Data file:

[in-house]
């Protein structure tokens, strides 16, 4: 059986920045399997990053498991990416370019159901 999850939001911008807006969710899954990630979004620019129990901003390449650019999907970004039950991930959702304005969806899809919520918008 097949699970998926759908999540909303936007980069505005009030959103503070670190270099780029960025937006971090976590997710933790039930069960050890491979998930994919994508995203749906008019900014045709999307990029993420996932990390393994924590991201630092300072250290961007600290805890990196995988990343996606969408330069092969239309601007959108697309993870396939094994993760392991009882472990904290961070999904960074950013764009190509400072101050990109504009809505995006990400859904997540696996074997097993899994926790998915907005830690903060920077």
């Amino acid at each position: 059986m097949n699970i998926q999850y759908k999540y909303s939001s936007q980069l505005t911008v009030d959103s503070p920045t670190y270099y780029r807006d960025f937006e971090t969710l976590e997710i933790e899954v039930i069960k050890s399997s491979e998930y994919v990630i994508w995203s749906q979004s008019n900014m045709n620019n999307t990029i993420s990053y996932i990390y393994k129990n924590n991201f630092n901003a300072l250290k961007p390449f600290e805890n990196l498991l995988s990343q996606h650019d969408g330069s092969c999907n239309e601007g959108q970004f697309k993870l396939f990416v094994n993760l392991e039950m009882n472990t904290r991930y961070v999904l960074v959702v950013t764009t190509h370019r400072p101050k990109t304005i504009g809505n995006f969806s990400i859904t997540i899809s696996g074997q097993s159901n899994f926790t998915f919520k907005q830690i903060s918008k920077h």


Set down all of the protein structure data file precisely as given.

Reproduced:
[in-house]
């Protein structure tokens, strides 16, 4: 059986920045399997990053498991990416370019159901 999850939001911008807006969710899954990630979004620019129990901003390449650019999907970004039950991930959702304005969806899809919520918008 097949699970998926759908999540909303936007980069505005009030959103503070670190270099780029960025937006971090976590997710933790039930069960050890491979998930994919994508995203749906008019900014045709999307990029993420996932990390393994924590991201630092300072250290961007600290805890990196995988990343996606969408330069092969239309601007959108697309993870396939094994993760392991009882472990904290961070999904960074950013764009190509400072101050990109504009809505995006990400859904997540696996074997097993899994926790998915907005830690903060920077």
């Amino acid at each position: 059986m097949n699970i998926q999850y759908k999540y909303s939001s936007q980069l505005t911008v009030d959103s503070p920045t670190y270099y780029r807006d960025f937006e971090t969710l976590e997710i933790e899954v039930i069960k050890s399997s491979e998930y994919v990630i994508w995203s749906q979004s008019n900014m045709n620019n999307t990029i993420s990053y996932i990390y393994k129990n924590n991201f630092n901003a300072l250290k961007p390449f600290e805890n990196l498991l995988s990343q996606h650019d969408g330069s092969c999907n239309e601007g959108q970004f697309k993870l396939f990416v094994n993760l392991e039950m009882n472990t904290r991930y961070v999904l960074v959702v950013t764009t190509h370019r400072p101050k990109t304005i504009g809505n995006f969806s990400i859904t997540i899809s696996g074997q097993s159901n899994f926790t998915f919520k907005q830690i903060s918008k920077h």